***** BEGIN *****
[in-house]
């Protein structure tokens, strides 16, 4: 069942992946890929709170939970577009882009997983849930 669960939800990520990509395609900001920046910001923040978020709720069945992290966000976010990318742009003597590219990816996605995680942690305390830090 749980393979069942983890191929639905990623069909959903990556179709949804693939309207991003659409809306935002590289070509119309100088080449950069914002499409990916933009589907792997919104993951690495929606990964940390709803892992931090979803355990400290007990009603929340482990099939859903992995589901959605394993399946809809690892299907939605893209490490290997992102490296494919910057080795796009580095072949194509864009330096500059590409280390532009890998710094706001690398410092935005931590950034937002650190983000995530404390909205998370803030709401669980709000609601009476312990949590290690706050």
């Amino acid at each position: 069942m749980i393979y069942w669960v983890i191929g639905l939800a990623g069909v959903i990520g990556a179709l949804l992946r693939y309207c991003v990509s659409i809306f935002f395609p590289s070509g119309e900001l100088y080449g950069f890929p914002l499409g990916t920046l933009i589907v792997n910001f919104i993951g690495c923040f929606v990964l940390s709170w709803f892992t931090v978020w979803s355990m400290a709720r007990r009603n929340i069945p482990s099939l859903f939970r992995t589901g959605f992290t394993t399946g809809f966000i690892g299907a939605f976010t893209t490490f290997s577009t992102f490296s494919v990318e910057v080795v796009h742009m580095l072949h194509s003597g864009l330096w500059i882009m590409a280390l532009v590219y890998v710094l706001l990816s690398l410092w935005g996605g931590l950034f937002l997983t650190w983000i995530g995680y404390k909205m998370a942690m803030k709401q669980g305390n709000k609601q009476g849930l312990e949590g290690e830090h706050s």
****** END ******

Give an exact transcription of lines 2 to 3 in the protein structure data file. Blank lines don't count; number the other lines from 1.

């Protein structure tokens, strides 16, 4: 069942992946890929709170939970577009882009997983849930 669960939800990520990509395609900001920046910001923040978020709720069945992290966000976010990318742009003597590219990816996605995680942690305390830090 749980393979069942983890191929639905990623069909959903990556179709949804693939309207991003659409809306935002590289070509119309100088080449950069914002499409990916933009589907792997919104993951690495929606990964940390709803892992931090979803355990400290007990009603929340482990099939859903992995589901959605394993399946809809690892299907939605893209490490290997992102490296494919910057080795796009580095072949194509864009330096500059590409280390532009890998710094706001690398410092935005931590950034937002650190983000995530404390909205998370803030709401669980709000609601009476312990949590290690706050």
């Amino acid at each position: 069942m749980i393979y069942w669960v983890i191929g639905l939800a990623g069909v959903i990520g990556a179709l949804l992946r693939y309207c991003v990509s659409i809306f935002f395609p590289s070509g119309e900001l100088y080449g950069f890929p914002l499409g990916t920046l933009i589907v792997n910001f919104i993951g690495c923040f929606v990964l940390s709170w709803f892992t931090v978020w979803s355990m400290a709720r007990r009603n929340i069945p482990s099939l859903f939970r992995t589901g959605f992290t394993t399946g809809f966000i690892g299907a939605f976010t893209t490490f290997s577009t992102f490296s494919v990318e910057v080795v796009h742009m580095l072949h194509s003597g864009l330096w500059i882009m590409a280390l532009v590219y890998v710094l706001l990816s690398l410092w935005g996605g931590l950034f937002l997983t650190w983000i995530g995680y404390k909205m998370a942690m803030k709401q669980g305390n709000k609601q009476g849930l312990e949590g290690e830090h706050s």